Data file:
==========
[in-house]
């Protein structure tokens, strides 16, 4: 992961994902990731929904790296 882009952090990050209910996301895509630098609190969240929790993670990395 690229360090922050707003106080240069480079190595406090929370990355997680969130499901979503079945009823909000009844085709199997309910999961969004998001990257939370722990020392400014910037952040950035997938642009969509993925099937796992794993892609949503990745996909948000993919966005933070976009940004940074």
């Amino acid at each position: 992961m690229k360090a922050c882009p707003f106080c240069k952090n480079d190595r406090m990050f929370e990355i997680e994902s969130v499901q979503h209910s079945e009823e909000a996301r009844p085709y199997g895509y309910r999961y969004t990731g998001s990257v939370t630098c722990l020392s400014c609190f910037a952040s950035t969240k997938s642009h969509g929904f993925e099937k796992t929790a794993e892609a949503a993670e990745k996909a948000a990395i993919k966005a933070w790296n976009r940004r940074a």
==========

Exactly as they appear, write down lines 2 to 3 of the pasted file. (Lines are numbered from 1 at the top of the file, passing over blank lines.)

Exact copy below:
């Protein structure tokens, strides 16, 4: 992961994902990731929904790296 882009952090990050209910996301895509630098609190969240929790993670990395 690229360090922050707003106080240069480079190595406090929370990355997680969130499901979503079945009823909000009844085709199997309910999961969004998001990257939370722990020392400014910037952040950035997938642009969509993925099937796992794993892609949503990745996909948000993919966005933070976009940004940074």
């Amino acid at each position: 992961m690229k360090a922050c882009p707003f106080c240069k952090n480079d190595r406090m990050f929370e990355i997680e994902s969130v499901q979503h209910s079945e009823e909000a996301r009844p085709y199997g895509y309910r999961y969004t990731g998001s990257v939370t630098c722990l020392s400014c609190f910037a952040s950035t969240k997938s642009h969509g929904f993925e099937k796992t929790a794993e892609a949503a993670e990745k996909a948000a990395i993919k966005a933070w790296n976009r940004r940074a």